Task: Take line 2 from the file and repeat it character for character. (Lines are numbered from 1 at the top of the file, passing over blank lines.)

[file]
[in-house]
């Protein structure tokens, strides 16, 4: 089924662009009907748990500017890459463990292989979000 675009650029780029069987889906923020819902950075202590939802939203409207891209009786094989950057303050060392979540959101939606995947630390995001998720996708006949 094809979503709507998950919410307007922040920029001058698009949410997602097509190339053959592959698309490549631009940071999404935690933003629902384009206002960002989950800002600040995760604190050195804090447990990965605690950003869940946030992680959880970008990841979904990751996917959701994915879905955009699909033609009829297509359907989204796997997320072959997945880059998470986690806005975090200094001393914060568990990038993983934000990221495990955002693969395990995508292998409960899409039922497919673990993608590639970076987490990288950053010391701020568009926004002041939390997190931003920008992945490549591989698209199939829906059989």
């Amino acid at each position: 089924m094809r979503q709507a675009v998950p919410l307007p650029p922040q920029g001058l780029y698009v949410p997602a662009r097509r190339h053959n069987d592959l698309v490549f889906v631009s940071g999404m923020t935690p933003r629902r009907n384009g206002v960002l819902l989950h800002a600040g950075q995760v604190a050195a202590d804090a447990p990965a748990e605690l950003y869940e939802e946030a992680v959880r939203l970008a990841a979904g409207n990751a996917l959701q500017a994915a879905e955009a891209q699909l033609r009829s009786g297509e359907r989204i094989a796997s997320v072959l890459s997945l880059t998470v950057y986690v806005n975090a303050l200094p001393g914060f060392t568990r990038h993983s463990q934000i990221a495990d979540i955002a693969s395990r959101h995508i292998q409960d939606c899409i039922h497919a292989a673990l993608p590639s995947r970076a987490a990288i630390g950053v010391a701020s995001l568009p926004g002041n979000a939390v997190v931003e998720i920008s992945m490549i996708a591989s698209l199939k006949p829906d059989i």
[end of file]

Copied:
């Protein structure tokens, strides 16, 4: 089924662009009907748990500017890459463990292989979000 675009650029780029069987889906923020819902950075202590939802939203409207891209009786094989950057303050060392979540959101939606995947630390995001998720996708006949 094809979503709507998950919410307007922040920029001058698009949410997602097509190339053959592959698309490549631009940071999404935690933003629902384009206002960002989950800002600040995760604190050195804090447990990965605690950003869940946030992680959880970008990841979904990751996917959701994915879905955009699909033609009829297509359907989204796997997320072959997945880059998470986690806005975090200094001393914060568990990038993983934000990221495990955002693969395990995508292998409960899409039922497919673990993608590639970076987490990288950053010391701020568009926004002041939390997190931003920008992945490549591989698209199939829906059989």